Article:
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Only those who fall in battle can enter Valhalla; the rest go down to Hel in the underworld, not all, however, to the place of punishment of criminals.

Hell ( infernus ) in theological usage is a place of punishment after death.

The adherents of this doctrine were called Ubiquists, or Ubiquitarians; among them were, e.g., Johann Brenz, a Swabian, a Protestant theologian of the sixteenth century.

However, that opinion is universally and deservedly rejected; for it is more in keeping with their state of punishment that the damned be limited in their movements and confined to a definite place.

Theologians distinguish four meanings of the term hell : The Latin infernus ( inferum, inferi ), the Greek Hades , and the Hebrew sheol correspond to the word hell .

Infernus is derived from the root in ; hence it designates hell as a place within and below the earth.

Moreover, if hell is a real fire, it cannot be everywhere, especially after the consummation of the world, when heaven and earth shall have been made anew.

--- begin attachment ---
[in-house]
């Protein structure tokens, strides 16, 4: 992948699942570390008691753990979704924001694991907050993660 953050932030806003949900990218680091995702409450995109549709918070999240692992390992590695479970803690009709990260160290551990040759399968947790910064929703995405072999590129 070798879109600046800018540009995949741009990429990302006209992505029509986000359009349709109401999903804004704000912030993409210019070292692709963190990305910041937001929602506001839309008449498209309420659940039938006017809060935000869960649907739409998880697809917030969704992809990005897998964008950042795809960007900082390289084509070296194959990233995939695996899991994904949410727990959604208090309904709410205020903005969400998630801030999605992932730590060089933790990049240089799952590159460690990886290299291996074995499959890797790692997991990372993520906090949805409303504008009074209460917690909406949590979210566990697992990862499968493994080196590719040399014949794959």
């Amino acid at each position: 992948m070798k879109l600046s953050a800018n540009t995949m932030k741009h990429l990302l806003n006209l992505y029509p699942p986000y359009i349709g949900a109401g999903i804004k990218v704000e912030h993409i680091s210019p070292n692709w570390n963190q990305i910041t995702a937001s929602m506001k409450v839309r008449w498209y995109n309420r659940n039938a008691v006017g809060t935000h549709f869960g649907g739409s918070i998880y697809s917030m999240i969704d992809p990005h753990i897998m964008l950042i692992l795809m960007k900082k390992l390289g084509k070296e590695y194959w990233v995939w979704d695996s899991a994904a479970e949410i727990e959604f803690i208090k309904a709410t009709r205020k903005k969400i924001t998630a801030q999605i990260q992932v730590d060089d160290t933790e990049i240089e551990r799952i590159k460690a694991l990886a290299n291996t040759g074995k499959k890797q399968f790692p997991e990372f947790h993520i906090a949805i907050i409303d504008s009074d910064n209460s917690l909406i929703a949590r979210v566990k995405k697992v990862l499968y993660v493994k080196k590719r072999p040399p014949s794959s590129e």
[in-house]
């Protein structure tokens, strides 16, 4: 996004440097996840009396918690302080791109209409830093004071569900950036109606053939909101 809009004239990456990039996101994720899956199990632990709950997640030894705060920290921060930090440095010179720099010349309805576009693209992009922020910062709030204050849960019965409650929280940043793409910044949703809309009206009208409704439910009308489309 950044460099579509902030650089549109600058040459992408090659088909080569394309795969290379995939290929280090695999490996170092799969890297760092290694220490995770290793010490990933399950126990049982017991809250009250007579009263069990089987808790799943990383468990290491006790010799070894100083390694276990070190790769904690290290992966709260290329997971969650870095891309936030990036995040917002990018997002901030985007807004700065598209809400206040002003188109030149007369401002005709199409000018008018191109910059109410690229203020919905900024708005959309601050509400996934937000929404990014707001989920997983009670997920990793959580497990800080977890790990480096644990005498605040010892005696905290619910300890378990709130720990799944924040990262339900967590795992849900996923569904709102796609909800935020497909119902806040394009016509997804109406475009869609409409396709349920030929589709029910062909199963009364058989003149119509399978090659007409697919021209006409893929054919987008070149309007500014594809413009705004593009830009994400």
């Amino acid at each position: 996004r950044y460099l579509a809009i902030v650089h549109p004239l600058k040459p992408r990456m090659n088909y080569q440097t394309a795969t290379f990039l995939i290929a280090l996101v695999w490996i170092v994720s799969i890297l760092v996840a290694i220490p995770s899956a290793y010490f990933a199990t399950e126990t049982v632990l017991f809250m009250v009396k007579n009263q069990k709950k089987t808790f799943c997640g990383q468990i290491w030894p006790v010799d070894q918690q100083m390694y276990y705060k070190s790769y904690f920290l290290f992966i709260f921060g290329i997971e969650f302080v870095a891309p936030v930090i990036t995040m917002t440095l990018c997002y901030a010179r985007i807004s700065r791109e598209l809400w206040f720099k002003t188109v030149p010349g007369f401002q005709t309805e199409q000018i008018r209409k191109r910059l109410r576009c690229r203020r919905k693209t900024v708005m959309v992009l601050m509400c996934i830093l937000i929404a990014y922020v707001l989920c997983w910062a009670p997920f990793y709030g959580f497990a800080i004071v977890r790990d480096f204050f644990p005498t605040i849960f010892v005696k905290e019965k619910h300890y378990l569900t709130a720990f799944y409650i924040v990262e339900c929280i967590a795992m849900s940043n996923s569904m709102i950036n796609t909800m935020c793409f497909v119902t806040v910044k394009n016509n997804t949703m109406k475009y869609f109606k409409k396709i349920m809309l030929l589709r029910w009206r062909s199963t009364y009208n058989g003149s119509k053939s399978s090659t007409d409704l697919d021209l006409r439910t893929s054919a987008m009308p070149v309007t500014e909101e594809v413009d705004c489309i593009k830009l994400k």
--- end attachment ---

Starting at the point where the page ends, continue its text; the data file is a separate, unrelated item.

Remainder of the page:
In the Old Testament ( Septuagint hades ; Vulgate infernus ) sheol is used quite in general to designate the kingdom of the dead, of the good ( Genesis ) as well as of the bad ( Numbers ); it means hell in the strict sense of the term, as well as the limbo of the Fathers.Hence theologians generally accept the opinion that hell is really within the earth. Thus among the Jew the Sadducees, among the Gnostics, the Seleucians, and in our own time Materialists, Pantheists, etc., deny the existence of hell. In His sanctity and justice as well as in His wisdom, God must avenge the violation of the moral order in such wise as to preserve, at least in general, some proportion between the gravity of sin and the severity of punishment.The Church has decided nothing on this subject; hence we may say hell is a definite place; but where it is, we do not know. Chrysostom reminds us: "We must not ask where hell is, but how we are to escape it" (In Rom., hom. But apart from these, if we abstract from the eternity of the pains of hell, the doctrine has never met any opposition worthy of mention. But it is evident from experience that God does not always do this on earth; therefore He will inflict punishment after death.Thus by derivation hell denotes a dark and hidden place.In ancient Norse mythology Hel is the ill-favoured goddess of the underworld.